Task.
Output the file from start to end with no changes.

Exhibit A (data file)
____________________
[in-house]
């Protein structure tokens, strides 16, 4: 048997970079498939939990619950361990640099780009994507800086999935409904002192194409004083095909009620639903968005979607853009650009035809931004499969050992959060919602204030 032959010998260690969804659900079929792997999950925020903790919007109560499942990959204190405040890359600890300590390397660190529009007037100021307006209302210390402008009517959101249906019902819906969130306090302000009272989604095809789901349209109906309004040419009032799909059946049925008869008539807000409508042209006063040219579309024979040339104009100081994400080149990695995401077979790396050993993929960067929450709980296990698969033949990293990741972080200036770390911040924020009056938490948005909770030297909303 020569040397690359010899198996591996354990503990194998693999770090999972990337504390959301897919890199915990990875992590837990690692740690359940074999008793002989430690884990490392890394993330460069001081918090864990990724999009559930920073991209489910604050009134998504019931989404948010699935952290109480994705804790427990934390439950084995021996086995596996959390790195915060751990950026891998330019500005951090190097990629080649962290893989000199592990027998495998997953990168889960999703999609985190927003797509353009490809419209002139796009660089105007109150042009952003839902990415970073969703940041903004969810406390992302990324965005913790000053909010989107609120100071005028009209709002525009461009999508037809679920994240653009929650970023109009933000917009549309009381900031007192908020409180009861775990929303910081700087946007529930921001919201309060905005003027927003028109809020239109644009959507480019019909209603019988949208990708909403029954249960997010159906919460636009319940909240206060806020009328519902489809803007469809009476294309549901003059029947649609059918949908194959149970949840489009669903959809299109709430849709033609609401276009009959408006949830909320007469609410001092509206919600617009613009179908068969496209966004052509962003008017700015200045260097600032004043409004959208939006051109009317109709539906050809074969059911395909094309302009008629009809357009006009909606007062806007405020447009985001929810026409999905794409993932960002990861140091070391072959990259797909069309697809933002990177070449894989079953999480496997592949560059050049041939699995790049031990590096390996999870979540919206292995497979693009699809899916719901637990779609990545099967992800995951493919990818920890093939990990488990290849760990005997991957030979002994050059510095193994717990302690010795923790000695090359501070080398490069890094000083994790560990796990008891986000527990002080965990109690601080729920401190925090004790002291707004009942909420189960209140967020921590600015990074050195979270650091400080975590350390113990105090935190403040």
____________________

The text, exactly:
[in-house]
């Protein structure tokens, strides 16, 4: 048997970079498939939990619950361990640099780009994507800086999935409904002192194409004083095909009620639903968005979607853009650009035809931004499969050992959060919602204030 032959010998260690969804659900079929792997999950925020903790919007109560499942990959204190405040890359600890300590390397660190529009007037100021307006209302210390402008009517959101249906019902819906969130306090302000009272989604095809789901349209109906309004040419009032799909059946049925008869008539807000409508042209006063040219579309024979040339104009100081994400080149990695995401077979790396050993993929960067929450709980296990698969033949990293990741972080200036770390911040924020009056938490948005909770030297909303 020569040397690359010899198996591996354990503990194998693999770090999972990337504390959301897919890199915990990875992590837990690692740690359940074999008793002989430690884990490392890394993330460069001081918090864990990724999009559930920073991209489910604050009134998504019931989404948010699935952290109480994705804790427990934390439950084995021996086995596996959390790195915060751990950026891998330019500005951090190097990629080649962290893989000199592990027998495998997953990168889960999703999609985190927003797509353009490809419209002139796009660089105007109150042009952003839902990415970073969703940041903004969810406390992302990324965005913790000053909010989107609120100071005028009209709002525009461009999508037809679920994240653009929650970023109009933000917009549309009381900031007192908020409180009861775990929303910081700087946007529930921001919201309060905005003027927003028109809020239109644009959507480019019909209603019988949208990708909403029954249960997010159906919460636009319940909240206060806020009328519902489809803007469809009476294309549901003059029947649609059918949908194959149970949840489009669903959809299109709430849709033609609401276009009959408006949830909320007469609410001092509206919600617009613009179908068969496209966004052509962003008017700015200045260097600032004043409004959208939006051109009317109709539906050809074969059911395909094309302009008629009809357009006009909606007062806007405020447009985001929810026409999905794409993932960002990861140091070391072959990259797909069309697809933002990177070449894989079953999480496997592949560059050049041939699995790049031990590096390996999870979540919206292995497979693009699809899916719901637990779609990545099967992800995951493919990818920890093939990990488990290849760990005997991957030979002994050059510095193994717990302690010795923790000695090359501070080398490069890094000083994790560990796990008891986000527990002080965990109690601080729920401190925090004790002291707004009942909420189960209140967020921590600015990074050195979270650091400080975590350390113990105090935190403040």